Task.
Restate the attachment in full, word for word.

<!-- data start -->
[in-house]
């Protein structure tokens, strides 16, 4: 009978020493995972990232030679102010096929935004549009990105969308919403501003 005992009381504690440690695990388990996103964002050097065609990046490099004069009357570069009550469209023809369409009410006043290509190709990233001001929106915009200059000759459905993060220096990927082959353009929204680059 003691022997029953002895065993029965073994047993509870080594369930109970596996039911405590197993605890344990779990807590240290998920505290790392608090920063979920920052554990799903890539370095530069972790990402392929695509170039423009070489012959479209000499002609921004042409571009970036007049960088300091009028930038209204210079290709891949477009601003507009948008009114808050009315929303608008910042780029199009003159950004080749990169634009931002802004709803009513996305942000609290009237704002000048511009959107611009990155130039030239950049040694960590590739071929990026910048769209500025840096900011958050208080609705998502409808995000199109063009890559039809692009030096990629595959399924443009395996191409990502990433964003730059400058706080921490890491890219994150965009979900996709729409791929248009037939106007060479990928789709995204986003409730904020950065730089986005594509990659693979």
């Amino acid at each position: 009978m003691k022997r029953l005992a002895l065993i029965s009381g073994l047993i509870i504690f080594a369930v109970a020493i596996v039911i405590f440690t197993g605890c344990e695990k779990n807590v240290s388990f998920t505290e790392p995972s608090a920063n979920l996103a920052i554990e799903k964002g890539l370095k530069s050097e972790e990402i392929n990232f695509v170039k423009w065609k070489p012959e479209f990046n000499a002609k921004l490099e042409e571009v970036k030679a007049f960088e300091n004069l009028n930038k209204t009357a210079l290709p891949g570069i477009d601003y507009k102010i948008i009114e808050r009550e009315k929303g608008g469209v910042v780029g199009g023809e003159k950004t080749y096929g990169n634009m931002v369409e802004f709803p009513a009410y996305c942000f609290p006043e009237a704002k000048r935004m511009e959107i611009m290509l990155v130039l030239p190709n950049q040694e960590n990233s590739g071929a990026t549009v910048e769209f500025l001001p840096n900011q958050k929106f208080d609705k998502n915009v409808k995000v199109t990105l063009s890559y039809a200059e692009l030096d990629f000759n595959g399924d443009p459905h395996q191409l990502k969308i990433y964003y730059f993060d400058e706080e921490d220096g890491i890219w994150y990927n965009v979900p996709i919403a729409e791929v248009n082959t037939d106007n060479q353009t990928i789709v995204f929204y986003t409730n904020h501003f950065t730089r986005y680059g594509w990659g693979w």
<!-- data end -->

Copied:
[in-house]
């Protein structure tokens, strides 16, 4: 009978020493995972990232030679102010096929935004549009990105969308919403501003 005992009381504690440690695990388990996103964002050097065609990046490099004069009357570069009550469209023809369409009410006043290509190709990233001001929106915009200059000759459905993060220096990927082959353009929204680059 003691022997029953002895065993029965073994047993509870080594369930109970596996039911405590197993605890344990779990807590240290998920505290790392608090920063979920920052554990799903890539370095530069972790990402392929695509170039423009070489012959479209000499002609921004042409571009970036007049960088300091009028930038209204210079290709891949477009601003507009948008009114808050009315929303608008910042780029199009003159950004080749990169634009931002802004709803009513996305942000609290009237704002000048511009959107611009990155130039030239950049040694960590590739071929990026910048769209500025840096900011958050208080609705998502409808995000199109063009890559039809692009030096990629595959399924443009395996191409990502990433964003730059400058706080921490890491890219994150965009979900996709729409791929248009037939106007060479990928789709995204986003409730904020950065730089986005594509990659693979």
């Amino acid at each position: 009978m003691k022997r029953l005992a002895l065993i029965s009381g073994l047993i509870i504690f080594a369930v109970a020493i596996v039911i405590f440690t197993g605890c344990e695990k779990n807590v240290s388990f998920t505290e790392p995972s608090a920063n979920l996103a920052i554990e799903k964002g890539l370095k530069s050097e972790e990402i392929n990232f695509v170039k423009w065609k070489p012959e479209f990046n000499a002609k921004l490099e042409e571009v970036k030679a007049f960088e300091n004069l009028n930038k209204t009357a210079l290709p891949g570069i477009d601003y507009k102010i948008i009114e808050r009550e009315k929303g608008g469209v910042v780029g199009g023809e003159k950004t080749y096929g990169n634009m931002v369409e802004f709803p009513a009410y996305c942000f609290p006043e009237a704002k000048r935004m511009e959107i611009m290509l990155v130039l030239p190709n950049q040694e960590n990233s590739g071929a990026t549009v910048e769209f500025l001001p840096n900011q958050k929106f208080d609705k998502n915009v409808k995000v199109t990105l063009s890559y039809a200059e692009l030096d990629f000759n595959g399924d443009p459905h395996q191409l990502k969308i990433y964003y730059f993060d400058e706080e921490d220096g890491i890219w994150y990927n965009v979900p996709i919403a729409e791929v248009n082959t037939d106007n060479q353009t990928i789709v995204f929204y986003t409730n904020h501003f950065t730089r986005y680059g594509w990659g693979w």